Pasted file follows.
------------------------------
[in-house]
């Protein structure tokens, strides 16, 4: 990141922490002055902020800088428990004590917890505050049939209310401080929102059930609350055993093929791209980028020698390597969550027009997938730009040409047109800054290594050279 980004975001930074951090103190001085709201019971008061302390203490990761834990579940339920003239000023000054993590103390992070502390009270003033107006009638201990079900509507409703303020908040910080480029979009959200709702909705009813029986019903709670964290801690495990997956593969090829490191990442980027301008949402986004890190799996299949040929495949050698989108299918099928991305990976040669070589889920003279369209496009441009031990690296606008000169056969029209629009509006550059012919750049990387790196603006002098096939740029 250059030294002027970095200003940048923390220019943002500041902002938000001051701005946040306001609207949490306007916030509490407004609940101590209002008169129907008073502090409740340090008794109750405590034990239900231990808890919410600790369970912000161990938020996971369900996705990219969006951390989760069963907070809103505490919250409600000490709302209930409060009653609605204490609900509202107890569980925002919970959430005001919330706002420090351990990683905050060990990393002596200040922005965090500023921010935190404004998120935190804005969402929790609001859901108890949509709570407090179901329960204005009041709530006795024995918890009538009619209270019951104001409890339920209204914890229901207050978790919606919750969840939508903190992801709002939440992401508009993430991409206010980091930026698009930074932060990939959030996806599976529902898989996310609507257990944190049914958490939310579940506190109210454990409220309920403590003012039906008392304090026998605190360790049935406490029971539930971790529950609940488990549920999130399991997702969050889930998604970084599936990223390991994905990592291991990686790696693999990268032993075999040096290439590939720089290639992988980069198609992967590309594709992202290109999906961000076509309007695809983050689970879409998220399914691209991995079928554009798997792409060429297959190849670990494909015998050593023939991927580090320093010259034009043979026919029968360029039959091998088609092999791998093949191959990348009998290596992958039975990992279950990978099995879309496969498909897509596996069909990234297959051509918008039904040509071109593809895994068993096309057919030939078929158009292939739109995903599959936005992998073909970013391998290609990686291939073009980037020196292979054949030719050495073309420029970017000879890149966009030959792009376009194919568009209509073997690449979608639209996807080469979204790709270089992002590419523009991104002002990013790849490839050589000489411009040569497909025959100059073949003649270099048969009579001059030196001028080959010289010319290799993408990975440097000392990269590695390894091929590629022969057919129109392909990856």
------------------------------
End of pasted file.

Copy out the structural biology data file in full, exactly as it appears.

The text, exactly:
[in-house]
């Protein structure tokens, strides 16, 4: 990141922490002055902020800088428990004590917890505050049939209310401080929102059930609350055993093929791209980028020698390597969550027009997938730009040409047109800054290594050279 980004975001930074951090103190001085709201019971008061302390203490990761834990579940339920003239000023000054993590103390992070502390009270003033107006009638201990079900509507409703303020908040910080480029979009959200709702909705009813029986019903709670964290801690495990997956593969090829490191990442980027301008949402986004890190799996299949040929495949050698989108299918099928991305990976040669070589889920003279369209496009441009031990690296606008000169056969029209629009509006550059012919750049990387790196603006002098096939740029 250059030294002027970095200003940048923390220019943002500041902002938000001051701005946040306001609207949490306007916030509490407004609940101590209002008169129907008073502090409740340090008794109750405590034990239900231990808890919410600790369970912000161990938020996971369900996705990219969006951390989760069963907070809103505490919250409600000490709302209930409060009653609605204490609900509202107890569980925002919970959430005001919330706002420090351990990683905050060990990393002596200040922005965090500023921010935190404004998120935190804005969402929790609001859901108890949509709570407090179901329960204005009041709530006795024995918890009538009619209270019951104001409890339920209204914890229901207050978790919606919750969840939508903190992801709002939440992401508009993430991409206010980091930026698009930074932060990939959030996806599976529902898989996310609507257990944190049914958490939310579940506190109210454990409220309920403590003012039906008392304090026998605190360790049935406490029971539930971790529950609940488990549920999130399991997702969050889930998604970084599936990223390991994905990592291991990686790696693999990268032993075999040096290439590939720089290639992988980069198609992967590309594709992202290109999906961000076509309007695809983050689970879409998220399914691209991995079928554009798997792409060429297959190849670990494909015998050593023939991927580090320093010259034009043979026919029968360029039959091998088609092999791998093949191959990348009998290596992958039975990992279950990978099995879309496969498909897509596996069909990234297959051509918008039904040509071109593809895994068993096309057919030939078929158009292939739109995903599959936005992998073909970013391998290609990686291939073009980037020196292979054949030719050495073309420029970017000879890149966009030959792009376009194919568009209509073997690449979608639209996807080469979204790709270089992002590419523009991104002002990013790849490839050589000489411009040569497909025959100059073949003649270099048969009579001059030196001028080959010289010319290799993408990975440097000392990269590695390894091929590629022969057919129109392909990856």